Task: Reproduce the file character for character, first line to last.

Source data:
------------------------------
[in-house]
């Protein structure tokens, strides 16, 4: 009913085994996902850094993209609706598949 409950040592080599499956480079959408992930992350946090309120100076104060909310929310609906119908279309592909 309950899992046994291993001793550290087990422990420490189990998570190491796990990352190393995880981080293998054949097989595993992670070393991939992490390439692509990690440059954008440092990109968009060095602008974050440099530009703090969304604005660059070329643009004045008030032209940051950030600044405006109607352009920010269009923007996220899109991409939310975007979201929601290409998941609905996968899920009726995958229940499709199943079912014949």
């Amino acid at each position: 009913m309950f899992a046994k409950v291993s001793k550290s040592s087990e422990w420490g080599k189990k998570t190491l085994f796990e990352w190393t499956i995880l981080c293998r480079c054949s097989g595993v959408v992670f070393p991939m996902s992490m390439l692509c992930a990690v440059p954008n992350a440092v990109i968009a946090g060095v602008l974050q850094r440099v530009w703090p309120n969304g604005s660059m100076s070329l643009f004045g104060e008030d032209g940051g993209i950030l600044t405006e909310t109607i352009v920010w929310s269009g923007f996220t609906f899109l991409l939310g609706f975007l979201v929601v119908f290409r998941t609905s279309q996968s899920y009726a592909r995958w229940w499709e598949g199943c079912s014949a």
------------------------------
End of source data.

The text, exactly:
[in-house]
């Protein structure tokens, strides 16, 4: 009913085994996902850094993209609706598949 409950040592080599499956480079959408992930992350946090309120100076104060909310929310609906119908279309592909 309950899992046994291993001793550290087990422990420490189990998570190491796990990352190393995880981080293998054949097989595993992670070393991939992490390439692509990690440059954008440092990109968009060095602008974050440099530009703090969304604005660059070329643009004045008030032209940051950030600044405006109607352009920010269009923007996220899109991409939310975007979201929601290409998941609905996968899920009726995958229940499709199943079912014949």
């Amino acid at each position: 009913m309950f899992a046994k409950v291993s001793k550290s040592s087990e422990w420490g080599k189990k998570t190491l085994f796990e990352w190393t499956i995880l981080c293998r480079c054949s097989g595993v959408v992670f070393p991939m996902s992490m390439l692509c992930a990690v440059p954008n992350a440092v990109i968009a946090g060095v602008l974050q850094r440099v530009w703090p309120n969304g604005s660059m100076s070329l643009f004045g104060e008030d032209g940051g993209i950030l600044t405006e909310t109607i352009v920010w929310s269009g923007f996220t609906f899109l991409l939310g609706f975007l979201v929601v119908f290409r998941t609905s279309q996968s899920y009726a592909r995958w229940w499709e598949g199943c079912s014949a």